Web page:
Welcome to this week’s healthcare Knowledge Knugget! As a part of “The Executive Innovation Show” podcast, we’re bringing you the hot topics, questions we receive each week and game-changing ideas, best practices and tips. Today’s topic comes from Dr. Valentine Ugwu of VNC RealHealth, PLLC.
Today he is going to talk about specific use cases of how he’s using telemedicine in prenatal care and how other doctors, OB/GYNs, and primary care providers can be using telehealth to help improve access to patients. How can you use telehealth for your local demographics and provide more convenience to your patients? In Texas, there’s a lot of driving distances between towns. Dr. Ugwu provides a big need at the border and he is doing some great things.
Dr. Valentine Ugwu is an OBGYN -Full Fellow of American College of OBGYN’s (ACOG) and a Board-Certified Primary Care Physician. Also, he has a Master’s in Business Administration (MBA). His health care experience spans about 23-years.
He is the Chief Executive officer/Owner of VNC RealHealth, PLLC which has been in business over the last 2-3 years and has actively been involved in telehealth online health care awareness for that long. In addition, Dr. Ugwu provides OBGYN care to immigration facilities (Pearsall and Dilley) in Frio County, Texas as well as being the Medical Director of the Dimmit County, Texas Jail facility.
Listen and or watch the Knowledge Knugget above as Dr. Valentine Ugwu answers the following questions discussing the benefits of telemedicine for prenatal care:
How can telemedicine in prenatal care help rural areas to have more frequent visits with patients?
Pregnancy should be a wonderful time for a mother and her unborn baby but can be challenging without the support and medical care needed as can be provided with prenatal care.
This becomes even more of a concern with the limited access to care that comes with the rural areas. It is no news that since 2010 to date, approximately 1 in 5 hospitals in rural communities across the country have closed due to limited funding, migrating population to urban areas amongst other issues. To get the access they must travel long distances in most circumstances. These issues of course impact this important population ”pregnant women” gravely as they are starved of care and become open to dire complications as their only options are showing up in the emergency room where most physicians are not trained to offer care to them and the only option is to have them “flown“ out of the facility.
Promoting telehealth will help ease these pressures as women can use their mobile devices to communicate with providers like myself for remote access to prenatal care. All that is needed is asking them the basic questions like if they have abdominal pain, vaginal discharge or leakage of fluid or bleeding and if they are feeling their baby’s movements.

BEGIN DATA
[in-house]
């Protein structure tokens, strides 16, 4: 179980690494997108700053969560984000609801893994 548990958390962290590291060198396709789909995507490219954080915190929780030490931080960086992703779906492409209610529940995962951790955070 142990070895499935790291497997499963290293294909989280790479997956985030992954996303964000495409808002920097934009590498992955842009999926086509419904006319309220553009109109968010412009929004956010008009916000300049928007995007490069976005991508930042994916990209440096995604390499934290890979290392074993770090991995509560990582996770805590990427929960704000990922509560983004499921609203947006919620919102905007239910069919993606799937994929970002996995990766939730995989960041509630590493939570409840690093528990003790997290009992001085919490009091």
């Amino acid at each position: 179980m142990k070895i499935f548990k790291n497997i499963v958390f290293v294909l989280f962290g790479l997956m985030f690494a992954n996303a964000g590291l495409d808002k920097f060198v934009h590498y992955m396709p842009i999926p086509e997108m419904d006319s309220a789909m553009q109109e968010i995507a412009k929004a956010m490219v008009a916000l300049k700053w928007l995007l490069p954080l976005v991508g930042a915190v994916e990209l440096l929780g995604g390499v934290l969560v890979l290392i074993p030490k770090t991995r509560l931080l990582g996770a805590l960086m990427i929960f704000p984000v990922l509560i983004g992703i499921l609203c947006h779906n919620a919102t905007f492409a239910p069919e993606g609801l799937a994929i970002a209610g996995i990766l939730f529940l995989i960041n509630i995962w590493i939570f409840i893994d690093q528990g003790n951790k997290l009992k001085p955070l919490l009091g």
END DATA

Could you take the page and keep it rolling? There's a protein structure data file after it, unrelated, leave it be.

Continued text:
Also teaching them to measure their weights, blood pressures, growth of their pregnancy with tape measurements, and listening to their baby’s heart using a device. Once the physician confirms that the answers are as expected, they can be reassured and advised on necessary precautions. appropriate for their stage of pregnancy, pending their next review.
Of course, this is only applicable to pregnancies considered low risk (which is most pregnancies). High-risk pregnancies and low-risk pregnancies determined to have eventual concerns on virtual visits will warrant physical evaluations.
You work servicing the border and surrounding areas as a physician, how much windshield time do you spend per week or month driving to locations?
Given my passion for women’s health and rural medicine, I do work in the border environment and commit an average of 10-12 hours a week ensuring I travel to deliver care to my population.
If an average telemedicine prenatal care appointment is 4 to 7 mins, describe the benefits as a physician being in one location seeing more patients. (Video relationship and patient convenience, not missing appointments, compliance). What is most beneficial in your mind?
In my opinion patient inconvenience (Lack of transport to nearest facilities or finances) is one of the most challenging reasons for patient’s noncompliance with prenatal care. So, to be able to bridge this gap with Telehealth has unquantifiable benefits. It does also help the physician reduce burnout with travel and the hazards of long-distance traveling when not needed.
That’s today’s healthcare Knowledge Knugget, part of The Executive Innovation Show. Feel free to submit questions or be featured on the Knowledge Knugget. Subscribe to our YouTube, Vimeo, and the podcast channels to get your Knowledge Knugget on Thursdays.
Download our playbook where we define “What is Telehealth?”. From use cases, specialty areas best suited for telehealth and more, this playbook is packed with useful information while you research more about telehealth for prenatal care.